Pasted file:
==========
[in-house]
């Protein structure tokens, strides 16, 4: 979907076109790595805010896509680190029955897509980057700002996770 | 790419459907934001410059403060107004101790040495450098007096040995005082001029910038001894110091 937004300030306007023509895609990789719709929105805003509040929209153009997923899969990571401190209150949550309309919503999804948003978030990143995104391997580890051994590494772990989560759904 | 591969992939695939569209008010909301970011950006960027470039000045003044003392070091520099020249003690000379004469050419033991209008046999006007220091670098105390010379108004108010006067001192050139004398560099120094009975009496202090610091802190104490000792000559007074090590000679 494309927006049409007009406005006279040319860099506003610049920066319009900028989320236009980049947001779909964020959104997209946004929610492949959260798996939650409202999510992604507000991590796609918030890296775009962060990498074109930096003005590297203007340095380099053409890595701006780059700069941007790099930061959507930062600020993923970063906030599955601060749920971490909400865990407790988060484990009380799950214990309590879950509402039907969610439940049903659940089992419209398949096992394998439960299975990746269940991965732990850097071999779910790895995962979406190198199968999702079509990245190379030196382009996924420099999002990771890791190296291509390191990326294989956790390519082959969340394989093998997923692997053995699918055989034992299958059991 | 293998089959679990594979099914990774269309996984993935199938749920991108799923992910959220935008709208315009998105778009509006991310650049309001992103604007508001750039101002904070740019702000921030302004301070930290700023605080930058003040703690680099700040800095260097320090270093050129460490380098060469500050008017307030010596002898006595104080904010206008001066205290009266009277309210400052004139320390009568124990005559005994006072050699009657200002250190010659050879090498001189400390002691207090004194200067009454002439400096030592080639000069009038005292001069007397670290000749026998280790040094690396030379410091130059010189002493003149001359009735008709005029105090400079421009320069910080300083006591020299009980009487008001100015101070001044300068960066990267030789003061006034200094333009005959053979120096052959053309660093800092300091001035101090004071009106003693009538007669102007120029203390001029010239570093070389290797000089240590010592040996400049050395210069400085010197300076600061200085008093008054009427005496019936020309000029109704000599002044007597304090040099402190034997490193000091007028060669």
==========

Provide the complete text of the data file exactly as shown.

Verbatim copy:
[in-house]
């Protein structure tokens, strides 16, 4: 979907076109790595805010896509680190029955897509980057700002996770 | 790419459907934001410059403060107004101790040495450098007096040995005082001029910038001894110091 937004300030306007023509895609990789719709929105805003509040929209153009997923899969990571401190209150949550309309919503999804948003978030990143995104391997580890051994590494772990989560759904 | 591969992939695939569209008010909301970011950006960027470039000045003044003392070091520099020249003690000379004469050419033991209008046999006007220091670098105390010379108004108010006067001192050139004398560099120094009975009496202090610091802190104490000792000559007074090590000679 494309927006049409007009406005006279040319860099506003610049920066319009900028989320236009980049947001779909964020959104997209946004929610492949959260798996939650409202999510992604507000991590796609918030890296775009962060990498074109930096003005590297203007340095380099053409890595701006780059700069941007790099930061959507930062600020993923970063906030599955601060749920971490909400865990407790988060484990009380799950214990309590879950509402039907969610439940049903659940089992419209398949096992394998439960299975990746269940991965732990850097071999779910790895995962979406190198199968999702079509990245190379030196382009996924420099999002990771890791190296291509390191990326294989956790390519082959969340394989093998997923692997053995699918055989034992299958059991 | 293998089959679990594979099914990774269309996984993935199938749920991108799923992910959220935008709208315009998105778009509006991310650049309001992103604007508001750039101002904070740019702000921030302004301070930290700023605080930058003040703690680099700040800095260097320090270093050129460490380098060469500050008017307030010596002898006595104080904010206008001066205290009266009277309210400052004139320390009568124990005559005994006072050699009657200002250190010659050879090498001189400390002691207090004194200067009454002439400096030592080639000069009038005292001069007397670290000749026998280790040094690396030379410091130059010189002493003149001359009735008709005029105090400079421009320069910080300083006591020299009980009487008001100015101070001044300068960066990267030789003061006034200094333009005959053979120096052959053309660093800092300091001035101090004071009106003693009538007669102007120029203390001029010239570093070389290797000089240590010592040996400049050395210069400085010197300076600061200085008093008054009427005496019936020309000029109704000599002044007597304090040099402190034997490193000091007028060669």